Instructor Sabrina Geoffrion
October 29, 2012
Bipolar disorder is a medical illness that causes extreme shifts in mood, energy and functioning. These changes can be subtle or dramatic and vary greatly over a persons’ life. Bipolar disorder affects men and women equally and usually starts between the ages of 15-25 years old. In this paper, I will explain the different types of bipolar disorder and some of the symptoms of each, the lifestyle of the affected person, interventions and restraining forces. This lifelong condition has recurring episodes of manic and depression that lasts from days to months. All people with bipolar disorder have manic episodes-abnormally elevated or irritable moods that last at least a week and impair functioning. , but not all become depressed (American Psychological Association.org). Approximately 10 million people in the United States have bipolar disorder. Bipolar disorder is more prevalent in the United States than in other countries (APA.org). The cause of bipolar disorder is unknown, but it occurs more often in relatives of people with the disorder. Scientists believe that this disorder may be caused by a chemical imbalance affecting certain parts of the brain. A combination of biological and environmental factors such as diet, stress, intense emotional conflicts in families and trauma may also be a cause of bipolar disorder. According to the text, each person with this disorder is affected differently (Falvo, pg. 231). This disorder is the fifth leading cause of disability. There are three major types of bipolar disorder. They are bipolar I and II, and cyclothymia. Bowden stated that an accurate diagnosis of bipolar disorders is crucial because it has important implications for management and prognosis (Falvo, pg. 233). The most common and most severe of the three is bipolar I. According to Falvo, a characteristic of bipolar I is that people with this type have at least one manic episode, which lasts more than one week and interferes with social, and interpersonal functioning, or one mixed episode (Montejano, Goetzel and Ozminkowski, 2005; American Psychiatric Association, 2000). They become hyperactive and their mood is elevated. People with type one may be delusional and suffer from hallucinations. Symptoms of mania in bipolar I include distractibility; they sleep less, and have excessive energy. Symptoms of major depression in bipolar I include decreased energy, thoughts and attempts of suicide, withdrawals, weight loss/gain. Treatment for people with this type of bipolar includes mood stabilizers and antipsychotics. Sometimes sedative-hypnotics (Ativan or Klonopin) are used for treatments.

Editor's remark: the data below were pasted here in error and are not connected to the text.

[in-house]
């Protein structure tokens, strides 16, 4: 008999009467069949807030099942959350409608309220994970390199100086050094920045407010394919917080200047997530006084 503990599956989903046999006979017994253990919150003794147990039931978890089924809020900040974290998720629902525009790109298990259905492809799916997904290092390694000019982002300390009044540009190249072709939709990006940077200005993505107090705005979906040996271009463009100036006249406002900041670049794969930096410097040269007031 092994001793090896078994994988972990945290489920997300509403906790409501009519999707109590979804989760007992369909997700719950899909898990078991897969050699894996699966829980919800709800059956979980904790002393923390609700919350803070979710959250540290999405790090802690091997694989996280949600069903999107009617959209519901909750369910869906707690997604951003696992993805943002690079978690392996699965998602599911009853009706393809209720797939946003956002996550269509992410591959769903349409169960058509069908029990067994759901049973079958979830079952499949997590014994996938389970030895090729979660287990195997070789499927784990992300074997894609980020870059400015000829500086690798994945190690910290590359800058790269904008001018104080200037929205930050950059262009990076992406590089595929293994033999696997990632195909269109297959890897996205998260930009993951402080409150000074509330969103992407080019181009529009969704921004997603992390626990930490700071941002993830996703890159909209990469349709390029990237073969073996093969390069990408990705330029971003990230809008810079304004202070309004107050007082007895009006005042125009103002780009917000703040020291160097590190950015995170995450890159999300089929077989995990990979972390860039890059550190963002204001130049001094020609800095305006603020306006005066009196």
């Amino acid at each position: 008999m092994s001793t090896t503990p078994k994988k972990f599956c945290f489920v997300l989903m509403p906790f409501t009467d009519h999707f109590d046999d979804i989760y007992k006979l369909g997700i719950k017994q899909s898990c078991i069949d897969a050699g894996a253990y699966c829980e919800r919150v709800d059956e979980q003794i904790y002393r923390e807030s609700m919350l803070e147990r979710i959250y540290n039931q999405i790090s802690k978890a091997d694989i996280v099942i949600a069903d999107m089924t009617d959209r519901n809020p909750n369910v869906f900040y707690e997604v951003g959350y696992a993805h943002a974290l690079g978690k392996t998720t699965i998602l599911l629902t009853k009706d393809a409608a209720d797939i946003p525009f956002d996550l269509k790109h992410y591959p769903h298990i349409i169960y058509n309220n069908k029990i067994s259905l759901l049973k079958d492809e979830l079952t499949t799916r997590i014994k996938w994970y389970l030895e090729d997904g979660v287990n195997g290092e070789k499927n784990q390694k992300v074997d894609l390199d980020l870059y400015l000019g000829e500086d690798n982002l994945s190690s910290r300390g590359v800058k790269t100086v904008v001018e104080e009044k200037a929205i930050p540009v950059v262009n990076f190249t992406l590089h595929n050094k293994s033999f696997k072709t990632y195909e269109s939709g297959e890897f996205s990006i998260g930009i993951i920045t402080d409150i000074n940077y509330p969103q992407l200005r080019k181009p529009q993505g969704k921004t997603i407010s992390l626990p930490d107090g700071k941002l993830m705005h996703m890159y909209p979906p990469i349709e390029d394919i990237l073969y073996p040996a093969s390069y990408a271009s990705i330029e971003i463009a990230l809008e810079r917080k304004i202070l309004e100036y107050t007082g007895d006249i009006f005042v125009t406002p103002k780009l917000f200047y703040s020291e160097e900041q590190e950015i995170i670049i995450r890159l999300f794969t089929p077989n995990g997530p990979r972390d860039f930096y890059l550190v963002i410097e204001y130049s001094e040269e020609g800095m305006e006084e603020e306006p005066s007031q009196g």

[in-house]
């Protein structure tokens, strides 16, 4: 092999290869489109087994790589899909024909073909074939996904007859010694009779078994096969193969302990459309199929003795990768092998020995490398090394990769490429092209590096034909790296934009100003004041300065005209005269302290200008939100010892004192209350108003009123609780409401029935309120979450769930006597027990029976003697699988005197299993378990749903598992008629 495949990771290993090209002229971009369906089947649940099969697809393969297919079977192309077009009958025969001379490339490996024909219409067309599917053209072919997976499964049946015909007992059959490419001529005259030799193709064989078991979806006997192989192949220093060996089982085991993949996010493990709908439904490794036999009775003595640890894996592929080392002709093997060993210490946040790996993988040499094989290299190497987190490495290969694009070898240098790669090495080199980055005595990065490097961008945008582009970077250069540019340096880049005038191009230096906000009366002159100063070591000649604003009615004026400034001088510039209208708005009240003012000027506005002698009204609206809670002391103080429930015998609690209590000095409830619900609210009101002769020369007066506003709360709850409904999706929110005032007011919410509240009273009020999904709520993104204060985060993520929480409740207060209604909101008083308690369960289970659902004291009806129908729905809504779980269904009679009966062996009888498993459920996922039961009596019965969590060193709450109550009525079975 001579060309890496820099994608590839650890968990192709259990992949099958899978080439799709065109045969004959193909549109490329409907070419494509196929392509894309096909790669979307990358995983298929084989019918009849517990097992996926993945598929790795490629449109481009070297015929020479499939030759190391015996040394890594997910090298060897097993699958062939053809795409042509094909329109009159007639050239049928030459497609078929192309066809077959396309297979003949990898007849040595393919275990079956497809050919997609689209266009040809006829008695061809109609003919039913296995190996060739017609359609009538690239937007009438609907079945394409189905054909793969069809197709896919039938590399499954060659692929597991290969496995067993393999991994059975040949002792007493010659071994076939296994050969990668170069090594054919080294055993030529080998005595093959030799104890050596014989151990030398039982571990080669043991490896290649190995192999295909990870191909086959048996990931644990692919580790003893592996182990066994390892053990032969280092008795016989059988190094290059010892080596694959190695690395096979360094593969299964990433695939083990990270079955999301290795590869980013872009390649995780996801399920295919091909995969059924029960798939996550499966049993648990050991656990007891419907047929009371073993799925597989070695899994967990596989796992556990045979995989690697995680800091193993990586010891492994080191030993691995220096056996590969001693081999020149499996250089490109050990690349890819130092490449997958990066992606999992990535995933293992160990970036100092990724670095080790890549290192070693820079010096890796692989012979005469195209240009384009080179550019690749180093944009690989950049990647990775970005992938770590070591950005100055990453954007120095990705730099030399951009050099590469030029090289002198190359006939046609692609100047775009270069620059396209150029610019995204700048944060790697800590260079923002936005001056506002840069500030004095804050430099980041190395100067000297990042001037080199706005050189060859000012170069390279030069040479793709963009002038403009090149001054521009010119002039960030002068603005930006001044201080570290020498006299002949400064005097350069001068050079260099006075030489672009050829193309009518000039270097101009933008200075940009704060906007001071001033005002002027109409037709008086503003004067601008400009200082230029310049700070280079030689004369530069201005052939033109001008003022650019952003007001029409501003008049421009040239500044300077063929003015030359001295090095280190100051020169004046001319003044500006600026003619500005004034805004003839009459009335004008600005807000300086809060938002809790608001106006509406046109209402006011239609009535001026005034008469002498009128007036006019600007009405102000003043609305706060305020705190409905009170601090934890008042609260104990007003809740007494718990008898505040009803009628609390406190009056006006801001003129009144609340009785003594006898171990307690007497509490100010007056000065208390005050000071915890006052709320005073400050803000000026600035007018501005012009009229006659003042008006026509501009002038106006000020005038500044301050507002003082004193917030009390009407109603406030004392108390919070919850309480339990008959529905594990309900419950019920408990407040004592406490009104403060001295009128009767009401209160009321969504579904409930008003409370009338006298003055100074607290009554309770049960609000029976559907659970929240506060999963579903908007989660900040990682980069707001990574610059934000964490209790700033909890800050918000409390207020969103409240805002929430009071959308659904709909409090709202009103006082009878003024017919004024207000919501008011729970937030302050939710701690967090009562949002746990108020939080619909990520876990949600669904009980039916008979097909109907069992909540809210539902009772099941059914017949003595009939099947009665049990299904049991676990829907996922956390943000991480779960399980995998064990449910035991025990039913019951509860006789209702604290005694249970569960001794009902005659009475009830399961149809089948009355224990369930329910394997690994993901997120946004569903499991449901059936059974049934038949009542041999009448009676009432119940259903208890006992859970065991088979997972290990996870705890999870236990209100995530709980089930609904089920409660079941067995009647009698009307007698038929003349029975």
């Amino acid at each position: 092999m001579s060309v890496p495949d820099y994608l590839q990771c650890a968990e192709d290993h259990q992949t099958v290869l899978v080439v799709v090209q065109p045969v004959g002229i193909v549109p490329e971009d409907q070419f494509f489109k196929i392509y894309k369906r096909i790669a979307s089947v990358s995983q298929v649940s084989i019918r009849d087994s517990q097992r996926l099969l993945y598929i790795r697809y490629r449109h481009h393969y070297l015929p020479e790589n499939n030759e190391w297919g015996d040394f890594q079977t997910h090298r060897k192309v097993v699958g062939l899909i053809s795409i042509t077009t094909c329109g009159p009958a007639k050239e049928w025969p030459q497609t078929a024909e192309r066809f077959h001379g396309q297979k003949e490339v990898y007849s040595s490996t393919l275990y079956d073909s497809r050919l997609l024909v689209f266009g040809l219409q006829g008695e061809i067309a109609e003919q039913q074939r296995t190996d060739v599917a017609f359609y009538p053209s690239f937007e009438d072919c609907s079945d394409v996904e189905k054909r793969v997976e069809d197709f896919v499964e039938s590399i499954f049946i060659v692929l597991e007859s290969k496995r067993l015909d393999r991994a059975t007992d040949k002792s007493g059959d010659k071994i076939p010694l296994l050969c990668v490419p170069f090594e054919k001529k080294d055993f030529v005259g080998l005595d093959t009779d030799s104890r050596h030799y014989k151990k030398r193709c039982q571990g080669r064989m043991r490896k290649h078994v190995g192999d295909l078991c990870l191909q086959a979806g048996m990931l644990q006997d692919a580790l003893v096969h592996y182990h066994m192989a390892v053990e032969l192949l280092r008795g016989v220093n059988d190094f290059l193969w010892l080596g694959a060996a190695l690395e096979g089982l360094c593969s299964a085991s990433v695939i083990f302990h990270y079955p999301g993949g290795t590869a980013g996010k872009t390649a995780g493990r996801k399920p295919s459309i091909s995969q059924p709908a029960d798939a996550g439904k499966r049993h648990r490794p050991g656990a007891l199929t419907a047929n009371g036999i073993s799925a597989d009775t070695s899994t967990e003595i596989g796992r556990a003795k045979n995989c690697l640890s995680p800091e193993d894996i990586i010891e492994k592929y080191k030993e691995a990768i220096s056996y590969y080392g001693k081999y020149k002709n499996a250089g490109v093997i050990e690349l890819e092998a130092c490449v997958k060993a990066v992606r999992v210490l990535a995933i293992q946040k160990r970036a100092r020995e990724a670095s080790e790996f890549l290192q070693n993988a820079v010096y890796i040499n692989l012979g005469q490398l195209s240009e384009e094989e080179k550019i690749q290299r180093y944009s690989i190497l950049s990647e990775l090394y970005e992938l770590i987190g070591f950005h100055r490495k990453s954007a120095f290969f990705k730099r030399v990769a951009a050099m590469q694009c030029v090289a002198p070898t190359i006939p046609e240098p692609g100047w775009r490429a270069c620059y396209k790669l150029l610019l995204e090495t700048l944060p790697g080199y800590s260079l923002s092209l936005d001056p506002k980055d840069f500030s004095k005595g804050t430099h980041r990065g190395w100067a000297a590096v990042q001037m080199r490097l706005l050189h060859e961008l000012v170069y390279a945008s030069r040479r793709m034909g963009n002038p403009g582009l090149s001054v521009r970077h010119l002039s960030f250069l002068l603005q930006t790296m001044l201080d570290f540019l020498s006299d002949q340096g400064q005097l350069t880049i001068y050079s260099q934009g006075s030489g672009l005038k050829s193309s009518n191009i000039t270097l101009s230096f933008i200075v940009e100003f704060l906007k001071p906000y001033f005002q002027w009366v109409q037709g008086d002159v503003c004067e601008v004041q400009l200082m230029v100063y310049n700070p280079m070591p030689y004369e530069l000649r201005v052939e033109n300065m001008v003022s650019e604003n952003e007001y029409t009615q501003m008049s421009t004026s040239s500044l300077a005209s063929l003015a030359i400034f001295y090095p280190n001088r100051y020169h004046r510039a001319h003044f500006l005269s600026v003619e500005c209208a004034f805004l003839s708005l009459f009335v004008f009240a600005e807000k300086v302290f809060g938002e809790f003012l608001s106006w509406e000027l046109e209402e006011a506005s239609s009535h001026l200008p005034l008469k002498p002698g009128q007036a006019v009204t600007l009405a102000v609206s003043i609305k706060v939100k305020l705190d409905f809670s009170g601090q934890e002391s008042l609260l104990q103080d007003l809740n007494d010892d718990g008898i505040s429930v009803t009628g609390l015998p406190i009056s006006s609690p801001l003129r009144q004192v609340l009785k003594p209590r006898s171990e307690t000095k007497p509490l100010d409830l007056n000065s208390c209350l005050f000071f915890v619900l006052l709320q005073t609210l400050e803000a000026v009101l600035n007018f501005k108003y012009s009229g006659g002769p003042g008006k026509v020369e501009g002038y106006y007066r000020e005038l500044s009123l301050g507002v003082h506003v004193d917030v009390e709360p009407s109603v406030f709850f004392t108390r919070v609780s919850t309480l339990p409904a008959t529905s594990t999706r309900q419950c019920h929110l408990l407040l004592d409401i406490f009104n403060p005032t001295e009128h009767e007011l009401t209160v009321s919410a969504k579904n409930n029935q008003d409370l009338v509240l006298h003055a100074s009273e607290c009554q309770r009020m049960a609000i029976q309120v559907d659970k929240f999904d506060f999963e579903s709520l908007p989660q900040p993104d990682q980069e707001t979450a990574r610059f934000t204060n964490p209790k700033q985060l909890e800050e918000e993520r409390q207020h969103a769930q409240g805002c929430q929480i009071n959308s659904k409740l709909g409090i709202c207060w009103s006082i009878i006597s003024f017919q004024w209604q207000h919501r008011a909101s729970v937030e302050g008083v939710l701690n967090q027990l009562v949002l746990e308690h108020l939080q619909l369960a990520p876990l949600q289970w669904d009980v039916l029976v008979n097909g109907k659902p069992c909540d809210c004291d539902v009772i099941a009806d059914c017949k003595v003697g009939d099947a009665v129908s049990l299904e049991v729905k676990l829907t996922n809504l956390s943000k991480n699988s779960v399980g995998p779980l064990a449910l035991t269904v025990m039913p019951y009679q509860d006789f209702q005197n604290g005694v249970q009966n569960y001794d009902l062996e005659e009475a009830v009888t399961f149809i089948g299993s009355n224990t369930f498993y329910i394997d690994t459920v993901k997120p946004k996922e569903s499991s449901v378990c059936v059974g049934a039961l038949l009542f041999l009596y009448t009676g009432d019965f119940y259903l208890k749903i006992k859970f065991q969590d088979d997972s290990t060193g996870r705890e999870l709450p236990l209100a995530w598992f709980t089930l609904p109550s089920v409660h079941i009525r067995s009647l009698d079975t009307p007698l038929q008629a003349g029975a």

Bipolar II disorder is similar to bipolar I disorder, but is characterized by at least one major depressive episode and a milder form mania (Falvo, pg. 233). The episodes usually last anywhere from a few days to several months. In bipolar II disorder, the up moods never reach full mania. The moods that are less elevated are called hypomania. Most people also suffer from episodes of depression. People who are in the depressive episode of bipolar disorder are characterized by loss of interest in activities, suicidal thoughts, sadness and depressed mood. When they are having a hypomanic episode, their elevated mood can manifest into euphoria or as irritability. Body chemistry can bring on a depressive manic episode due to the presence of another illness, stress, substance abuse or hormonal changes. In between episodes of hypomania and depression, people live normal lives. This is called rapid cycling. Symptoms during hypomanic episodes include rapid, loud speech, increased energy and a need for less sleep. Preventive drugs help people with bipolar II. Mood stabilizers such as Lithium and Depakote are given to treat people with bipolar II.
According to Montejano et al, Cyclothymia is a mood disorder characterized by manifestations...
References: American Psychological Association. (2012). Myths and realities about bipolar disorder
Americans living with chronic illness. MSNBC video. Today Show (2007)
American Journal of Psychiatry 164.9 (Sept., 2007): 1340-7
PubMed Health (2010)
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